About Hamilton Parish

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A brief history

Within a few years after the discovery of Bermuda in 1609, permanent settlements were developed. During this time large tracks of lands (known as Tribes) were formed, and they were typically named after those persons who owned much of the real estate and commercial interests in that area.

The area which we know today as Hamilton Parish was originally known as “Harrington Tribe”, after Lucy Harington (1580-1627), a wealthy aristocrat in the Elizabethan era (a clerical error resulted with the additional “r” in the Tribe’s name). Despite her wealth, she and her husband could not resist borrowing vast sums of money to support their expensive life style in England. By 1619, her debts grew to the point where she felt obliged to sell her interests in Bermuda to a Scottish noblemen, James Hamilton (1589-1625); and Hamilton Parish is named after him.

Attributes of Hamilton Parish

Hamilton Parish is split in two by the Harrington Sound, and it surrounds most of its inlet. Whether it was a gesture granted by James Hamilton, or a simple oversight, Harrington Sound retained its name after Lucy Harington. The various islands within the Sound (most notably Trunk & Rabbit islands) also form part of the parish.

The parish is joined to Smith’s Parish in the south, and St. George’s Parish in the northeast. Considered a parish of average size, its landmass is just over 2.3 square miles (about 6 sq km or 1,500 acres).
Natural features within the parish include Flatt’s Inlet, Trunk Island, Shelly Bay, Bailey’s Bay, Mangrove Lake, Trott’s Pond, Crystal & Fantasy Cave, Castle Harbor, and The Causeway, which links Hamilton Parish with St. George’s Parish.

Notable locations in Hamilton Parish include the world-class Bermuda Aquarium & Museum located in the village of Flatt’s. Many years ago, the government of the day would at times meet in Flatt’s, rather than convening at the (then) capital of St. George’s. Flatt’s was booming at a time when Bermuda’s economy rested upon seafaring industries, so at certain times the marine traffic in and out of Flatt’s surpassed St. George’s. Ostensibly, many ships preferred to dock in Flatt’s due to its more central location, but many insist that the scarcity of customs officials (who typically worked out of St. Georges) was equally, if not more appealing!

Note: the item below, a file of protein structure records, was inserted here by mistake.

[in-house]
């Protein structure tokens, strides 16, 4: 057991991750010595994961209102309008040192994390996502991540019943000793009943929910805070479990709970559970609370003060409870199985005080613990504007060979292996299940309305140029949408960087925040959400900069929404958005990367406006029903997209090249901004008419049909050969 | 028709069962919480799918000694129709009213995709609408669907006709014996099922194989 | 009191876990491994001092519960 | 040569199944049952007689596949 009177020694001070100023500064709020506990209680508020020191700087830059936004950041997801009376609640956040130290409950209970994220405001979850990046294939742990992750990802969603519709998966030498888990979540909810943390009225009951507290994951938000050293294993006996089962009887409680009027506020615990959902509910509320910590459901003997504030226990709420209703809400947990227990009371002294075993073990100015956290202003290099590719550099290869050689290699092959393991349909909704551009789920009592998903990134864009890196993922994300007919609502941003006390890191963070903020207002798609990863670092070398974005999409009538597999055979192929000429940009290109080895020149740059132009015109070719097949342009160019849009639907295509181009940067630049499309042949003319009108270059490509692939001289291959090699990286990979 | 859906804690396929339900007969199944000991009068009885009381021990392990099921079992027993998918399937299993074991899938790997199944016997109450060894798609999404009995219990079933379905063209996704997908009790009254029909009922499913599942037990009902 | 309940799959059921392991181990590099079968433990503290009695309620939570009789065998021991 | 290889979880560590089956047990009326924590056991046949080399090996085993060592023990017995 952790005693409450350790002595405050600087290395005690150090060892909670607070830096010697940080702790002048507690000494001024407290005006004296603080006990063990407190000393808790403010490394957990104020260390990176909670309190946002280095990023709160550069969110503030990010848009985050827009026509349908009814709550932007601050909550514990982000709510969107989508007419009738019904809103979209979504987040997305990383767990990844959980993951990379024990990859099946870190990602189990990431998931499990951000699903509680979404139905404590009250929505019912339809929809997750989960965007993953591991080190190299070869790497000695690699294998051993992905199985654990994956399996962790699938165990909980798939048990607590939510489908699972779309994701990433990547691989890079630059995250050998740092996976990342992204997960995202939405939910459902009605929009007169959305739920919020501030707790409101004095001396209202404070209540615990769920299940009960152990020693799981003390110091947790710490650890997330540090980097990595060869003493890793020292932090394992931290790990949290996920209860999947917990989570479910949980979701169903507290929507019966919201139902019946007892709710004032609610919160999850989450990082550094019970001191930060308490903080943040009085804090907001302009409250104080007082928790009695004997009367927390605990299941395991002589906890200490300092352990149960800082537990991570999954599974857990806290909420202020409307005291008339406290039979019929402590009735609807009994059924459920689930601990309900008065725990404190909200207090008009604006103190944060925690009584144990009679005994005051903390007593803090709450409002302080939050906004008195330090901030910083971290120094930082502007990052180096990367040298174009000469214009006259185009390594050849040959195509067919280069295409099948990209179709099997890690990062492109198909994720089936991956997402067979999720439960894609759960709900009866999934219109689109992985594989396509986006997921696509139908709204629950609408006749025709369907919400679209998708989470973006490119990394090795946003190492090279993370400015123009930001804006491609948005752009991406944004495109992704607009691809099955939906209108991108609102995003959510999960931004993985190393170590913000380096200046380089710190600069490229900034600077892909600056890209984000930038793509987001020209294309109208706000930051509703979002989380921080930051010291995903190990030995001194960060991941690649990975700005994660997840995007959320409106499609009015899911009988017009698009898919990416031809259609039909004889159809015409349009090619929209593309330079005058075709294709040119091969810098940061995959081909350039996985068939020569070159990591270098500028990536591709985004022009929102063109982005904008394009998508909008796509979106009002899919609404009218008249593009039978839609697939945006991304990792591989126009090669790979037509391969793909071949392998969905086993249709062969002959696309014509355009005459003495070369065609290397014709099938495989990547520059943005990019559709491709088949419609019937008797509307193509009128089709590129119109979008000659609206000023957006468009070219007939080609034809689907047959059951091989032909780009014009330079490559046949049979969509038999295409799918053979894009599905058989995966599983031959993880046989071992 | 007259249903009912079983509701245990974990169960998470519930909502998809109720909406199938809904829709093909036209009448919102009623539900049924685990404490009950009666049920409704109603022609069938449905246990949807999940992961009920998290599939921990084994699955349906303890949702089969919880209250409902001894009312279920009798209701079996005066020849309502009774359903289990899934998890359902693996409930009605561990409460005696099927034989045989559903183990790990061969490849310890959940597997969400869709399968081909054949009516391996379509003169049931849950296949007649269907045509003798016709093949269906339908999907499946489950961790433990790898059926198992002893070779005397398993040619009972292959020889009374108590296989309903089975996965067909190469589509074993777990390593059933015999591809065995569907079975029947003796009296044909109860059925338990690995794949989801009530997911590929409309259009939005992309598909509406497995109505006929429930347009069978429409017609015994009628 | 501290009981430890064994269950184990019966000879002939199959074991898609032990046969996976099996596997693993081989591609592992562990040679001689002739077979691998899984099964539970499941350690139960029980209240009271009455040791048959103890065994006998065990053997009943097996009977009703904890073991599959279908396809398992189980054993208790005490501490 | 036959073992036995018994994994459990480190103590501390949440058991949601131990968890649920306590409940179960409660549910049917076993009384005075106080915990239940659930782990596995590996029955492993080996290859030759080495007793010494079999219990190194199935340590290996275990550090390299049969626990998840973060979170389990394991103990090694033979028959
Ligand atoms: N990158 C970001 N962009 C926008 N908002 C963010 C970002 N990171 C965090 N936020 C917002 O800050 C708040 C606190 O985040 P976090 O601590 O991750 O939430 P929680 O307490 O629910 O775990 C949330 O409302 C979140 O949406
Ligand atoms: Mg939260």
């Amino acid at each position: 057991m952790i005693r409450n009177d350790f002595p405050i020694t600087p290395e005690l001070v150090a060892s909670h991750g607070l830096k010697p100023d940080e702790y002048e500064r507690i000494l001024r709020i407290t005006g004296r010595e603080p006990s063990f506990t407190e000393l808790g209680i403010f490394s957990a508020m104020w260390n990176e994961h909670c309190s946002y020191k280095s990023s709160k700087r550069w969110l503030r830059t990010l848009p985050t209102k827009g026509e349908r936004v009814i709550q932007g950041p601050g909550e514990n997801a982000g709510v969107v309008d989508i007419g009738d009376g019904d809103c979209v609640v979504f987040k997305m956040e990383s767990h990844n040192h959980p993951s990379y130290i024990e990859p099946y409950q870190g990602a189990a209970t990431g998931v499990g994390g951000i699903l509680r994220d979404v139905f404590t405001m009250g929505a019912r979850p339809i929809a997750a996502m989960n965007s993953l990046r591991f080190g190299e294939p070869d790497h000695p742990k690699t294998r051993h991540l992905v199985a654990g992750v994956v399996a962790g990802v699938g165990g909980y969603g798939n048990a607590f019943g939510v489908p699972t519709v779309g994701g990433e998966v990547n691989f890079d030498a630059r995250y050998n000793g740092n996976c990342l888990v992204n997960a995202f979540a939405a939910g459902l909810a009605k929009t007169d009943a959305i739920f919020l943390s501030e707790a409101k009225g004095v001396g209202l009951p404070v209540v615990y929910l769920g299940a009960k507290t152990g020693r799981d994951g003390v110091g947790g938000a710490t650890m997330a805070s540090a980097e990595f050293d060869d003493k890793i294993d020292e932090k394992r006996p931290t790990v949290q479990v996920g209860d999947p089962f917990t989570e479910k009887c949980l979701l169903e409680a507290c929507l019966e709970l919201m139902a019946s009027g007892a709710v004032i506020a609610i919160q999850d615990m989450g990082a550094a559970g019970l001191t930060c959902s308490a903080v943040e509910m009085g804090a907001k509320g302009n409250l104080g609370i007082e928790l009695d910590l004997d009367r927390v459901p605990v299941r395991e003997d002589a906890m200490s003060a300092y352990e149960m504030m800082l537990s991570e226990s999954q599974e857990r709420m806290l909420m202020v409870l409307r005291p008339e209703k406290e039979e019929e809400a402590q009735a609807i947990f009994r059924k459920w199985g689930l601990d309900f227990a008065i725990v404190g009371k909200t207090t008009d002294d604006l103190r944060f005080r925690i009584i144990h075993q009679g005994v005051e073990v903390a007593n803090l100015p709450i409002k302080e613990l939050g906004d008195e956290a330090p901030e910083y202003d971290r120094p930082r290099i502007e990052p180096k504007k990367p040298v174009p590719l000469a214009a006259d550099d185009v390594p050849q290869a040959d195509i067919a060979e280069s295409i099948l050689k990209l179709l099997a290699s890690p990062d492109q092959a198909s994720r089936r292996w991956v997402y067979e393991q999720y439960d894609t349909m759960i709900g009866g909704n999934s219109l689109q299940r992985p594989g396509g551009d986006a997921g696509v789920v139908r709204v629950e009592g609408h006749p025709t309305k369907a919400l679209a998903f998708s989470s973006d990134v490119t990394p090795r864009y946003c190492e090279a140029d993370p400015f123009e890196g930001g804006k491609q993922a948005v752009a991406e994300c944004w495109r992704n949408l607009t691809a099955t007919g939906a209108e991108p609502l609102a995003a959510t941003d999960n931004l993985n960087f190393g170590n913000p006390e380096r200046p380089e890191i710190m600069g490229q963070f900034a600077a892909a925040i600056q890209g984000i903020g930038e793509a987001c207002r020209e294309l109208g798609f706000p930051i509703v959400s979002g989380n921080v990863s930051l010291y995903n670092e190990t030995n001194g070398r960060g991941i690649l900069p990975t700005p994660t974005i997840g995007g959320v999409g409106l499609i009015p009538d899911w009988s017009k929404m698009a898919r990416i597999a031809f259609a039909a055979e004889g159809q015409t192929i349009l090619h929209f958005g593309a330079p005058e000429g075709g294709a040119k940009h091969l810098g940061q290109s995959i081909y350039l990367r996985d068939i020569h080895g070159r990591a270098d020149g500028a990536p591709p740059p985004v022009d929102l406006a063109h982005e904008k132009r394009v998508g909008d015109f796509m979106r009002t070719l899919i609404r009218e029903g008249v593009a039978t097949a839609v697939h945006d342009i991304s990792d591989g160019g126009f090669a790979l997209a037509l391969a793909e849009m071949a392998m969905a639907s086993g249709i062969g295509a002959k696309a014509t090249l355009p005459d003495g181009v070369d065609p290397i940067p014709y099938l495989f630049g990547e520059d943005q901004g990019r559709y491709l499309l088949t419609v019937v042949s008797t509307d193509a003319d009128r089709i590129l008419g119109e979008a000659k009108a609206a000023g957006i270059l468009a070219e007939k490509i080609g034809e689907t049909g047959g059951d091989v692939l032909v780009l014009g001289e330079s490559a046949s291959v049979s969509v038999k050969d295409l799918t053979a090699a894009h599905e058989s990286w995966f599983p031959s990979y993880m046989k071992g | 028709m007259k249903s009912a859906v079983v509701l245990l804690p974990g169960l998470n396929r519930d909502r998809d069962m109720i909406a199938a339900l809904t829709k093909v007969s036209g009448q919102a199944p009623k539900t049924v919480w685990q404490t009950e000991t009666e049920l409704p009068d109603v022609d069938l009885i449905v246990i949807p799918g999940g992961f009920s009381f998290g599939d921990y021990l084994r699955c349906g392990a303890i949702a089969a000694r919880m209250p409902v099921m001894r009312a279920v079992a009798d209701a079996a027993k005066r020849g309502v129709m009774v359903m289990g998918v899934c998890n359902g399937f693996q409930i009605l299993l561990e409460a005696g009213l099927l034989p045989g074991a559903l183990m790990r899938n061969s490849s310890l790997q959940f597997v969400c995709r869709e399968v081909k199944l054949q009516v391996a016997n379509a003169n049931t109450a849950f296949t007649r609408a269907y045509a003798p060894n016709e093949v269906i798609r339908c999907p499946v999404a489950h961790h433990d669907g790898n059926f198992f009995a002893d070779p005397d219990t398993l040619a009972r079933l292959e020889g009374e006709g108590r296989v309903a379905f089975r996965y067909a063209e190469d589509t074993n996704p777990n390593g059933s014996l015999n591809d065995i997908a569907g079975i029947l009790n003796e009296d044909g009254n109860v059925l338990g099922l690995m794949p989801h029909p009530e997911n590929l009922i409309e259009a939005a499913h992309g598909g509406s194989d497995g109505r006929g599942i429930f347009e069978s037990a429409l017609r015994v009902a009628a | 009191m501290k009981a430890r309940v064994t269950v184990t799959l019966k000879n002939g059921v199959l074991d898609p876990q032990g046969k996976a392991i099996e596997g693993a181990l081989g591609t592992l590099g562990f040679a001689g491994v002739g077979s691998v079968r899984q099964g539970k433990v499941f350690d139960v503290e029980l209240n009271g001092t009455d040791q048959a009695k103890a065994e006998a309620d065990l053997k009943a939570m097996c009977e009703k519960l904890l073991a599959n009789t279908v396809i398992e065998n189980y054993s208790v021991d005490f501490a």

Bailey’s Bay, on the north shore of the Parish has also long been a thriving community, although it has never attained the status of a parish. The name is used to denote an area which includes Callan Glen, the shallow depression running North-Eastward from Bailey’s Bay (which was named for shipbuilder Claud MacCallan), Coney Island, Walsingham, and that part of the area running westward as far as Abbot’s Cliff, on the Harrington Sound Shore. The Bailey’s Bay area was long dominated by branches of the Outerbridge family who were highly respected for their ship building skills.

Notable landmarks include the Abbot’s Cliff, Crystal Caves, and Mount Wyndham, once the location of Admiralty House, and from which the attack on Washington DC in 1815 was planned! Other sites of interest include Tom Moore’s Tavern (originally a private home, now a restaurant), and the adjacent nature reserve, Walsingham. Other residential areas of Hamilton Parish include the area around Crawl Hill and Shelly Bay which sports Bermuda’s largest public beach on the North Shore Road.

You can read more about Hamilton Parish by surfing the net, or by clicking onto this link: http://www.bermuda-online.org/seehamph.htm